Like anyone who is interested in the development of Africa, I have been waiting for the forecasted golden future to become a reality. But, disappointingly the end of each day seems to stretch the golden dream far out of reach. Clearly, there is no correlation between the Africa which is supposed to be booming economically and the one that many of its citizens know and experience on a daily basis. For example, South Africa has, for long, been ranked as the strongest African economy. The recurrent xenophobic violence in South Africa however tells a different story about the country. The underlining cause of these instances of violence is that people feel economically marginalized; that is, the highly rated economic advancement does not reflect in the lives of these people. In the face of this clear disconnect between statistics and reality, one would wonder why economic forecasters continue to raise the hopes of Africans with these promising figures. It appears to me that all of these numbers are intended to keep the wheels of globalization turning. Though its proponents argue that economic globalization integrates the economies of the world creating a single large and accessible market for all countries, in reality it is a trade zone where only the economically strong do survive. Here, “Integration” is a euphemism for the takeover of so-called developing economies by the developed ones. For this reason, I find a correlation between globalization and colonialism. Both are motivated by the insatiable quest for amassing wealth at the expense of others. The only difference between the two is the method of operation. While colonialism was established with military might and divide and rule tactics, globalization relies (in part) on economic statistics. Investors go to where they are sure of making profit. In that sense, statistics function as profit barometers, identifying areas of African economies that are profitable to exploit. Ideally, this is not supposed to be a problem because after all every entrepreneur (African and non-African) does same. However, in the context of globalization which allows for the economically strong to bully the weak, African businesses are at a disadvantage when it comes to tapping the economic potential of the continent. The positive valuation of Africa by international financial institutions therefore benefits foreign businesses more than local ones.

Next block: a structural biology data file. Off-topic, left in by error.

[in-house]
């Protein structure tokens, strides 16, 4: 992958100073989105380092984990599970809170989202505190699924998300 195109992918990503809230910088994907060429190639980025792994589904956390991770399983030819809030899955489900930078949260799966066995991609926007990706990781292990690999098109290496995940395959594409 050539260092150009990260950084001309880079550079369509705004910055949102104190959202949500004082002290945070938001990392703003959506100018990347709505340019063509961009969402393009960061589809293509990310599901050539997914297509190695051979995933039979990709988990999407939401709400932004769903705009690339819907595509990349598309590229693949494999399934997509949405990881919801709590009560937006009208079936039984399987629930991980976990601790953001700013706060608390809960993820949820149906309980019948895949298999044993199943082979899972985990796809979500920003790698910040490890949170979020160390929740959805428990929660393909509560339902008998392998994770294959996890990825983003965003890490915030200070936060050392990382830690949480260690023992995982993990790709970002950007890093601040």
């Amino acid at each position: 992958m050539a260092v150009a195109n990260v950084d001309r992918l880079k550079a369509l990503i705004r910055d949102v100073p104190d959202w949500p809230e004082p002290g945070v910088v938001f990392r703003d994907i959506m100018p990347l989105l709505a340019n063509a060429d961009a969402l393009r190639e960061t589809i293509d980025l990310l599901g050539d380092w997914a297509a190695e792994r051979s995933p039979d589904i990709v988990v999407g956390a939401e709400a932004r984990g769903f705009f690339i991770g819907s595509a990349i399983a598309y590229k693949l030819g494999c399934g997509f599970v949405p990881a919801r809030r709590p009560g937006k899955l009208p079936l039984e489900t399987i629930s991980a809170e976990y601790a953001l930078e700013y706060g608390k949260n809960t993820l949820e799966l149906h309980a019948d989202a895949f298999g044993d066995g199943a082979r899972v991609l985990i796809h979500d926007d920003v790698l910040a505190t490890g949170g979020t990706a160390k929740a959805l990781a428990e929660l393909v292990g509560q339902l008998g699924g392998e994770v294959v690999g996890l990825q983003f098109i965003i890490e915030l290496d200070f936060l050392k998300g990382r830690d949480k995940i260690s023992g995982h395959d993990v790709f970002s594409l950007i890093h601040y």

Interestingly, economic statistics about Africa have also had political implications. Some governments in Africa have often used these figures to justify their economic policies despite the fact that there is no correlation between numerical narratives and practical experiences. I recall in 2010, when the World Bank declared Ghana a middle income country. The incumbent government argued that it was an endorsement of its economic policies. Since 1995, Ghana has set the target of attaining middle income status by 2020. When this target was “achieved” earlier than projected, the government claimed that it is the prudent and effective economic policies it implemented which ensured this record time economic success. But, to the contrary, this supposed unprecedented economic milestone was not the direct result of government policy but rather a “technical statistical adjustment”[i]. Basically, what this means is that Ghana technically (statistically) is a middle income country but in reality it is a low income nation. The government has taken this statistical designation as a reflection of what the situation is in practical terms. The disconnect between statistics and reality came to the fore in 2014 when Ghana finally acknowledged that it was in the midst of economic crisis and therefore needed financial bailout from IMF.